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How did an ambiguous case against a child soldier from Canada that seems to frame the United States in the worst possible light wind up as the center stage opener for the resumed military commission proceedings in Guantánamo? It reveals that Obama has not only failed to implement his own policies with respect to “War on Terror” prisoners but has also put the whole thing on autopilot. I explore the Khadr case and what to make of it in the Clason lecture delivered at Western New England School of Law today. My prepared remarks can be examined here. (PDF)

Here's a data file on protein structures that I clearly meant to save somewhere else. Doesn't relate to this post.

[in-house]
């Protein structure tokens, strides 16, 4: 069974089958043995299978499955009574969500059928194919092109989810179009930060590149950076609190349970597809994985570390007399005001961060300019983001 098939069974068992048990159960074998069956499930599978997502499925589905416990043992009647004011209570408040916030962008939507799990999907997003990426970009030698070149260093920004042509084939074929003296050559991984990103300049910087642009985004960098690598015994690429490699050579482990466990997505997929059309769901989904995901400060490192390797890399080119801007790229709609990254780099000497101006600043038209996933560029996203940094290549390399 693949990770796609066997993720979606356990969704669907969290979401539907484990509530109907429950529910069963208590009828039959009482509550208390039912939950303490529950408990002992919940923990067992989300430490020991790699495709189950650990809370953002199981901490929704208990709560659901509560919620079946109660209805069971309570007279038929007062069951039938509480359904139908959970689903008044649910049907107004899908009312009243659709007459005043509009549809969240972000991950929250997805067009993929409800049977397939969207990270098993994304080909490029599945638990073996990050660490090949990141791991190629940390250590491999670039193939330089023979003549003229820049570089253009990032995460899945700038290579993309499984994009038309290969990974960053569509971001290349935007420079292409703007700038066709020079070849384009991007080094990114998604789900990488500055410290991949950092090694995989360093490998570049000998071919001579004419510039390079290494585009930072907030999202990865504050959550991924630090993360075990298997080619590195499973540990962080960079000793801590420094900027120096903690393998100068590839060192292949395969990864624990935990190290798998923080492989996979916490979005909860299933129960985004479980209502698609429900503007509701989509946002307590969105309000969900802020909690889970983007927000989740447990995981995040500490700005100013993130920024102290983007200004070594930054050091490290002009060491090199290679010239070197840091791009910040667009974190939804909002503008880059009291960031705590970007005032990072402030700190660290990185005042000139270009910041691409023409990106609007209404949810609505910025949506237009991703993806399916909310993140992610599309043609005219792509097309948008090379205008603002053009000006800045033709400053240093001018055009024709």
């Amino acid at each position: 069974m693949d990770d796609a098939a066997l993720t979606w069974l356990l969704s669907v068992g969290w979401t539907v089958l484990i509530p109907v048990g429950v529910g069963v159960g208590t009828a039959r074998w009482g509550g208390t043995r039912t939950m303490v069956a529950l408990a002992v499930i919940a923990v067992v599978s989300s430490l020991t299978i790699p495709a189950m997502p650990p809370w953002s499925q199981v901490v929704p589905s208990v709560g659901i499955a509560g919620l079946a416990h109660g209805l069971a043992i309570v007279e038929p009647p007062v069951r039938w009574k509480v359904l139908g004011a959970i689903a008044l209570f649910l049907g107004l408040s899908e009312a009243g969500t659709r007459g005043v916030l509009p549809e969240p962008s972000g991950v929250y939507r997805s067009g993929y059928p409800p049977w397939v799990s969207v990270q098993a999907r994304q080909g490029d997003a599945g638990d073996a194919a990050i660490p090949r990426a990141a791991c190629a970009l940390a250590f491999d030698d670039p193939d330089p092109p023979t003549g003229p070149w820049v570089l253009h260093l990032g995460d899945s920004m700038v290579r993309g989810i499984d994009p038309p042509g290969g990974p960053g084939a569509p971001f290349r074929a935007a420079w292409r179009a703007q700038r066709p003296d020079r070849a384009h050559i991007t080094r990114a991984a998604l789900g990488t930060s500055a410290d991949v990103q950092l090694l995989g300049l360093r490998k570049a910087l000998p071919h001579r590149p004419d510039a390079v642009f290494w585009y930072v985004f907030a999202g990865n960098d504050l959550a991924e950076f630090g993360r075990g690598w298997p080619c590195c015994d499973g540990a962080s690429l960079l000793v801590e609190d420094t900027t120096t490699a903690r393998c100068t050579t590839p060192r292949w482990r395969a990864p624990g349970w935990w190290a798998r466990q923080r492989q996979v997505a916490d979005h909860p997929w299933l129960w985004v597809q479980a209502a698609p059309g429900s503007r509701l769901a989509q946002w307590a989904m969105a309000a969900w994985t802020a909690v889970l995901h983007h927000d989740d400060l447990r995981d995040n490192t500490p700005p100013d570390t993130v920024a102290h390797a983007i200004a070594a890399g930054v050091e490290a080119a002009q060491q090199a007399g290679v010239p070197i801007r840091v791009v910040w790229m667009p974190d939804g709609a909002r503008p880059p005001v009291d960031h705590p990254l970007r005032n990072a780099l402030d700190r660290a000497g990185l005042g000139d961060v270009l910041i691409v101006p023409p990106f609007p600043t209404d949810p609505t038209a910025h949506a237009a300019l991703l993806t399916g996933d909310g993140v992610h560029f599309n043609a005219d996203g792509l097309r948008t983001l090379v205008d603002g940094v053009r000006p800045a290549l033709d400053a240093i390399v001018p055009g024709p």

More from Scott Horton:
Six Questions — October 18, 2014, 8:00 pm
Nathaniel Raymond on CIA interrogation techniques.
Factor by which male life-scientists are more likely to patent their findings than are their female counterparts:
Scientists in Singapore developed a urine-powered paper battery the size of a credit card.
A gas-like smell that prompted authorities to evacuate a train in France was discovered to originate from fermented meat in a passenger’s bag.
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“Shelby is waiting for something. He himself does not know what it is. When it comes he will either go back into the world from which he came, or sink out of sight in the morass of alcoholism or despair that has engulfed other vagrants.”